There is an assumption that peat moss and peat-based growing media are sterile. People are surprised to find out that this is not true. If peat moss was sterilized, then it would have no living organisms in it, like bacteria and fungi. However, the presence of natural, beneficial microorganisms in Sphagnum peat moss is essential for a healthy crop. So why does the myth that peat-based growing media are sterilized/sterile persist?

Origin of Sphagnum Peat Moss

Sphagnum peat moss represents roughly 70 to 80% of the total volume of most peat-based commercial growing media. Sphagnum peat moss comes from wetland ecosystems, called bogs, where Sphagnum mosses are the dominant plant species (Figure 1). Sphagnum peat bogs are widespread throughout Canada, the Baltics, Russia, Scandinavia, etc. and formed thousands of years ago after glaciers that covered these regions receded. Each year Sphagnum moss grows and floats on the surface of the bog and then dies back, forming a layer of dead material that accumulates at the bottom of the bog.

Over the millennia, the Sphagnum peat layer became thick and compressed. The top layer has young, live moss while the bottom layer has gone through a humification process which decomposes the Sphagnum peat moss into a dark, humus-like material (Figure 2).

Sphagnum Peat Moss Plant
Figure 1: The Sphagnum peat moss plant. Source: Premier Tech
peat bog formation
Figure 2: Cross section of a typical Sphagnum peat bog. The upper layers of the bog have the most fibrous, least decomposed peat, while the peat at the bottom of the bog is a decomposed, black peat humus. Source: Premier Tech

Not Sterilized, but Essentially Sterile

Sphagnum moss, although not sterilized, is considered “essentially sterile” for several reasons: 

  1. Sphagnum Peat Bog Environment

    All water that enters a Sphagnum peat bog comes from precipitation which has no mineral nutrients. Due to the low mineral nutrient content, it is easy for Sphagnum moss to create a very acidic environment, with a pH of around 4.0, which is close to the acidity of certain kinds of vinegar. Mineral nutrients are also needed to support the growth of microorganisms and most plants. This combined with the fact that Sphagnum peat bogs are located in wet, cold climates, does not support the weeds or pathogens that cause problems with greenhouse crops.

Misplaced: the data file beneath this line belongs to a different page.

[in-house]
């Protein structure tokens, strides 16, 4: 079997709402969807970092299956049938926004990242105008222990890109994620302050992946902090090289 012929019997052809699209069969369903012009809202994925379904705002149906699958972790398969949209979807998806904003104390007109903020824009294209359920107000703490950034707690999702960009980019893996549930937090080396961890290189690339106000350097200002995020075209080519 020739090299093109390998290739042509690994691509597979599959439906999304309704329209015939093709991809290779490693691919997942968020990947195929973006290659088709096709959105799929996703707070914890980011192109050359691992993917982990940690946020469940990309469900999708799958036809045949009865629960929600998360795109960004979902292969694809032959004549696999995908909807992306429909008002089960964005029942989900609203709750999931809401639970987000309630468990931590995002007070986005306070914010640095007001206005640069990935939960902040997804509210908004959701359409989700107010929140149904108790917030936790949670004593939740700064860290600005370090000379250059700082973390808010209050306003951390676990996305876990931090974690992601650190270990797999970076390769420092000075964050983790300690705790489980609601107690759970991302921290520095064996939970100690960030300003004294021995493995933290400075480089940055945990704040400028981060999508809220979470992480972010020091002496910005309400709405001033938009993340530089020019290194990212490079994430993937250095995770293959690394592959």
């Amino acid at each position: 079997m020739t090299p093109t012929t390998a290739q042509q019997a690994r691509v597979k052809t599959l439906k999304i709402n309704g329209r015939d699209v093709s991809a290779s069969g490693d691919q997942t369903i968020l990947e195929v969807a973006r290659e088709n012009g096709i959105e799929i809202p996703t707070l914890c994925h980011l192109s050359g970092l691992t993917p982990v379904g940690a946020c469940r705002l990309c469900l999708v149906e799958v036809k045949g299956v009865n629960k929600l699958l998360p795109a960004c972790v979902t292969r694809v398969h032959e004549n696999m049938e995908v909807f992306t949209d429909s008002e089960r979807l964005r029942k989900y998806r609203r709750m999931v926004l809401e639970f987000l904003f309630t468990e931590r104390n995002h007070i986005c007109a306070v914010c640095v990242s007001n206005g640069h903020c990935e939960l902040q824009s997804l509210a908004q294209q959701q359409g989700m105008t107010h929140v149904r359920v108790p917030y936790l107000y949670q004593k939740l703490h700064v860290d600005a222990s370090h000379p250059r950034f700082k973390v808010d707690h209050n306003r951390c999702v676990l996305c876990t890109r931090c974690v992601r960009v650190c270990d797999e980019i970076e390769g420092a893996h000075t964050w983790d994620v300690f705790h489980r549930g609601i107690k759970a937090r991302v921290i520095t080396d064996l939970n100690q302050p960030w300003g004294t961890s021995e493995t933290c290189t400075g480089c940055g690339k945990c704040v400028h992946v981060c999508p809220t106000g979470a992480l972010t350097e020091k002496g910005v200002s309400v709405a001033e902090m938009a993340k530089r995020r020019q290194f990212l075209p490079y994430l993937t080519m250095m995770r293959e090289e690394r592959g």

2. Sphagnum Peat Bog Plants

    Sphagnum peat bogs are not, nor have been, used as agricultural land, which means there is no monoculture in this natural environment, which can lead to the propagation of pests and diseases normally associated with cultivated crops. Another vector of diseases and insects is weeds. Most of the weeds that are typically found in the greenhouse or agricultural environment do not occur in Sphagnum peat bogs, so their seed is not found in Sphagnum peat moss.
  3. Peat Storage and Manufacturing

    Before Sphagnum peat moss is packaged, it is harvested with vacuum harvesters and then piled on the edge of the Sphagnum peat bog where horticultural pests or weeds cannot access it. When needed, it is taken directly to the factory where it is screened and either baled or used for the manufacturing of growing media. Once the peat is baled and sealed in a plastic bag, pests cannot penetrate the package, unless it is punctured or damaged during storage.

Presence of Beneficial Fungi and Bacteria

In addition to the fact that there are few pathogens or weed seeds that could enter into a Sphagnum peat bog, there are beneficial microorganisms present that compete with pathogenic organisms, keeping their populations in check. Sterilizing Sphagnum peat moss would kill these beneficial microorganisms. Some of these beneficial microorganisms are anaerobic, which means they thrive in the absence of oxygen and may produce odiferous by-products if their populations build up. If so, these odor-causing by-products do not harm plants or people and will dissipate after opening the bale and exposing it to oxygen.

For more information, see our accompanying article entitled “Odors in Growing Medium” and also the following article on our website: "Presence of mold on growing media".

In conclusion, to say that growing media and peat moss are sterile or sterilized is incorrect. From an industry standpoint, there is no need to sterilize Sphagnum peat moss as it is essentially free of pathogens and weeds and sterilization would kill beneficial microorganisms that compete with root disease pathogens.